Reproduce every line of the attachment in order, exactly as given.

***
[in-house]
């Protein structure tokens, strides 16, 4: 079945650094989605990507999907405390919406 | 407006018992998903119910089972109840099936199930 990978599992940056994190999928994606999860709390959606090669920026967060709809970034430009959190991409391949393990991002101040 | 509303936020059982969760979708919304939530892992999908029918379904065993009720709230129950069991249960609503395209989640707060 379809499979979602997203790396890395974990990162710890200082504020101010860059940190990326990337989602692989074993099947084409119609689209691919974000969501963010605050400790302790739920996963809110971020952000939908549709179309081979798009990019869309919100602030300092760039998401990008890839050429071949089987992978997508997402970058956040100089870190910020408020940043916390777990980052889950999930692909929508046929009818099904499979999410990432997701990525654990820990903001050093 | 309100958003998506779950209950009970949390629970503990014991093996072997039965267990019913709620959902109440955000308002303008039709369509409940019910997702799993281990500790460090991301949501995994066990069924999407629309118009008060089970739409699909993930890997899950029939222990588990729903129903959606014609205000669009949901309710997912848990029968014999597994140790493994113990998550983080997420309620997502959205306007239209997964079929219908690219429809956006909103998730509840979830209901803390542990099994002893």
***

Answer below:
[in-house]
């Protein structure tokens, strides 16, 4: 079945650094989605990507999907405390919406 | 407006018992998903119910089972109840099936199930 990978599992940056994190999928994606999860709390959606090669920026967060709809970034430009959190991409391949393990991002101040 | 509303936020059982969760979708919304939530892992999908029918379904065993009720709230129950069991249960609503395209989640707060 379809499979979602997203790396890395974990990162710890200082504020101010860059940190990326990337989602692989074993099947084409119609689209691919974000969501963010605050400790302790739920996963809110971020952000939908549709179309081979798009990019869309919100602030300092760039998401990008890839050429071949089987992978997508997402970058956040100089870190910020408020940043916390777990980052889950999930692909929508046929009818099904499979999410990432997701990525654990820990903001050093 | 309100958003998506779950209950009970949390629970503990014991093996072997039965267990019913709620959902109440955000308002303008039709369509409940019910997702799993281990500790460090991301949501995994066990069924999407629309118009008060089970739409699909993930890997899950029939222990588990729903129903959606014609205000669009949901309710997912848990029968014999597994140790493994113990998550983080997420309620997502959205306007239209997964079929219908690219429809956006909103998730509840979830209901803390542990099994002893």